The writing style is pretty consistent, even if it’s written by a different author than the first book.
This series is not a happy one. It’s a kid series, but I find it to be more serious than most. The first book had some dark moments, but it got worse with the second. There were a lot more dark undertones. Dan’s internal struggle was more present. Often he would seem to be depressed and contemplative (see quotes section). There is something separating him from Amy- and I get the feeling it will last for quite a while. He’s on his own mission- to assemble the ingredients for the serum. The 39 clues.
The historical aspect, as usual, is spot on and interesting. It was definitely well-researched. The mysteries were a riddle to figure out (I definitely couldn’t predict it), but once they did, obtaining the objects for Vesper One seemed easy.
The alliances between the Cahills and the other families are very much tested in this series. The kids seem to work together well enough (mostly) but the adults have issues of their own. And while the kids work on their own for the mystery-solving, most of the other issues (such as transportation and hotels) seem to be taken care of by other adults. But no one is safe, and people aren’t who they appear to be. Usually in a kids’ series, there is some measure of safety. But this series pulls out all the stops. No one is safe.
Relationships in general seem to be a big theme as well. Amy’s relationship with Dan is uneasy. Dan’s and Atticus’ friendship is tested. Ian’s relationship with everyone else is questioned (more so in the 3rd book). And Amy’s relationship with Jake is really not good.
In fact, Jake was really hard to stand in this book. Well, there’s always got to be one hot-but-difficult guy, hasn’t there? But he was really awful. Several times I wanted to shake him and say, “The Cahills are the victims here! Don’t you understand that they were blackmailed? They may steal, but it’s so people don’t die!” It was really hard for me to be okay with him because he didn’t seem to realize what was the situation. He was pretty insufferable. And nothing really seemed to happen to change his mind, which was sad. The Cahills might prove themselves to him, but then something would follow shortly after that would make him doubt them again.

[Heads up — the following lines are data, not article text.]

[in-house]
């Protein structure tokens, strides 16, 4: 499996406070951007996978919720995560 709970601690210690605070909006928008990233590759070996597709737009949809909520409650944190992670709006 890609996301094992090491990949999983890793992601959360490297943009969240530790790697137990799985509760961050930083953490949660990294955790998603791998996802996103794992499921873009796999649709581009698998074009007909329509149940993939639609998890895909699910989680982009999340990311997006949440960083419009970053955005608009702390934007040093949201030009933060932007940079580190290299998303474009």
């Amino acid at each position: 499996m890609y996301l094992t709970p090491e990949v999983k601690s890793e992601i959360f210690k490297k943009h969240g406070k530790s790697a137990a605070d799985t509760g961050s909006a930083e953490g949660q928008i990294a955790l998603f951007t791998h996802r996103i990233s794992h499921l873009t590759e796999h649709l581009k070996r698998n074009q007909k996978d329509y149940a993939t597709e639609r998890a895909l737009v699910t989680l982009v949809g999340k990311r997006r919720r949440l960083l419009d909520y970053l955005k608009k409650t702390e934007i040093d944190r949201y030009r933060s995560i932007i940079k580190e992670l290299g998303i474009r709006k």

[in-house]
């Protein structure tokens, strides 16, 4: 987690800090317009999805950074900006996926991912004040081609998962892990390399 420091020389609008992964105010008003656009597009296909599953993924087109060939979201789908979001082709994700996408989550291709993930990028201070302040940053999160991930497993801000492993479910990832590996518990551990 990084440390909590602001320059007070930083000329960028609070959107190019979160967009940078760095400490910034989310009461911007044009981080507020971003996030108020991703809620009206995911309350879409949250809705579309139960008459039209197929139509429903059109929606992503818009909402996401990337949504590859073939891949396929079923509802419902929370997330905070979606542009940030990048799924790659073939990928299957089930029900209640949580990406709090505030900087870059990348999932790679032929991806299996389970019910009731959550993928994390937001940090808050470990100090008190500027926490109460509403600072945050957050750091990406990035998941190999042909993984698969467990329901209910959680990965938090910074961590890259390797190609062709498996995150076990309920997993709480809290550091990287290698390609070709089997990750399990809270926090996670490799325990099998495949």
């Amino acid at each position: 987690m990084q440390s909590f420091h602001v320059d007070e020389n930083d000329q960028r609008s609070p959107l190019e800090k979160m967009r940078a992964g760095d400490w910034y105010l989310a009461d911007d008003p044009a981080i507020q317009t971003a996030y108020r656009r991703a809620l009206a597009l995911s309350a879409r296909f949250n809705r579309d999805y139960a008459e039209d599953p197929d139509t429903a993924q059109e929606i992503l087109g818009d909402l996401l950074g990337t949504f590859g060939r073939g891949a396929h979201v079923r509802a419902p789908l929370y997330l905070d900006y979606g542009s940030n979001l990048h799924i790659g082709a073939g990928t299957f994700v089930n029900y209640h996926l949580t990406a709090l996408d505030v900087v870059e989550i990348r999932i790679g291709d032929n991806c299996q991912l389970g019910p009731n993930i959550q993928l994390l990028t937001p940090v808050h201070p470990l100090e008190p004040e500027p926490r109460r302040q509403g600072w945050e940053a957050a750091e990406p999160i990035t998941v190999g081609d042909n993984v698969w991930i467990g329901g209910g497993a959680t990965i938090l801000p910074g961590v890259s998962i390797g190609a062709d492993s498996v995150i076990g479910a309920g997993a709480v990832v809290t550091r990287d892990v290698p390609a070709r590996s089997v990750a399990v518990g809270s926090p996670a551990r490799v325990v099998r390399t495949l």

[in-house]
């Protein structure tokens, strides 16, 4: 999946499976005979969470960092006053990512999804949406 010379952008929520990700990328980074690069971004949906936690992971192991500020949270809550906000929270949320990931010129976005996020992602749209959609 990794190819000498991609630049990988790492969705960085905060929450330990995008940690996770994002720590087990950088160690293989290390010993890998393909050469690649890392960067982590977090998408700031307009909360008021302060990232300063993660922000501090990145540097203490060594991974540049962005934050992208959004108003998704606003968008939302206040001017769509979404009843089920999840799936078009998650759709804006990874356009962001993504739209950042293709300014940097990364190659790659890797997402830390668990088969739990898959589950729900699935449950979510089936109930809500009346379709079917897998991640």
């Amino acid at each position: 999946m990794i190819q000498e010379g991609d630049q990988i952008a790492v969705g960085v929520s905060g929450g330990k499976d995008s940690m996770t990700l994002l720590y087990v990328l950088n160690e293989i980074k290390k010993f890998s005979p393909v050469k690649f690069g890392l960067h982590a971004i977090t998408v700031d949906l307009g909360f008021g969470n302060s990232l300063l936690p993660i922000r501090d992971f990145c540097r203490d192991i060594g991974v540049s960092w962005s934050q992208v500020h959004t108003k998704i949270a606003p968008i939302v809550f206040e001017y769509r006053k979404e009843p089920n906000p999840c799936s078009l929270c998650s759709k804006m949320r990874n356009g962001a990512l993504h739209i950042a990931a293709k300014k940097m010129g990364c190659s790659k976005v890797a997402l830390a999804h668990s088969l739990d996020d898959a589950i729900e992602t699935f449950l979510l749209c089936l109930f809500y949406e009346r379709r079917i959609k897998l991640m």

Amy’s and Dan’s doubts also were important. Amy doubted she could ever be useful and really prove herself to her family. She is head of her family now, but she lacks some skills that others have. And Dan…Dan seems to be depressed. He thinks it’s all hopeless, and the only way to fix everything is to become OP, by making the serum. Their confidence is not very high.
And for the hostages…well, tensions are running high. It’s to be expected, being trapped together for so long. They start to get annoyed with each other. It’s not looking good.
And then Dan starts to question his father…whether he really died all those years ago, and then….a startling discovery that may change everything. I hate to be dramatic in a review. But I’m not going to spoil it. I’m just saying, I’m curious where it’s going to go.
I found a few quotes that illustrated some of the darker undertones, mainly Dan’s depression.
“Amy should have felt comforted. But there was something about Dan’s confidence…what was it?
It wasn’t confidence. It was more like desperation.” (page 107)
“‘We’re breathing in death,’ he murmured. ‘Every day.’ He half turned to Amy. ‘Everybody dies. Why do we run away so hard and so fast, when it’s always there?’
‘We run away hard and fast because we don’t want to die,’ Amy said.
Dan seemed mesmerized by the black holes in the skull. Amy was afraid of his expression.
Dan shook his head. ‘It all seems so…futile.’ […]
‘It doesn’t seem that way to me,’ she said. She kept her voice quiet. ‘It seems to me that we’re doing what all these people did. Just…trying to live in the best way we can. Protecting the people we love. We give it everything we have. Just like these people probably did.'” (page 127-128) See? This is pretty heavy stuff for a kid’s book.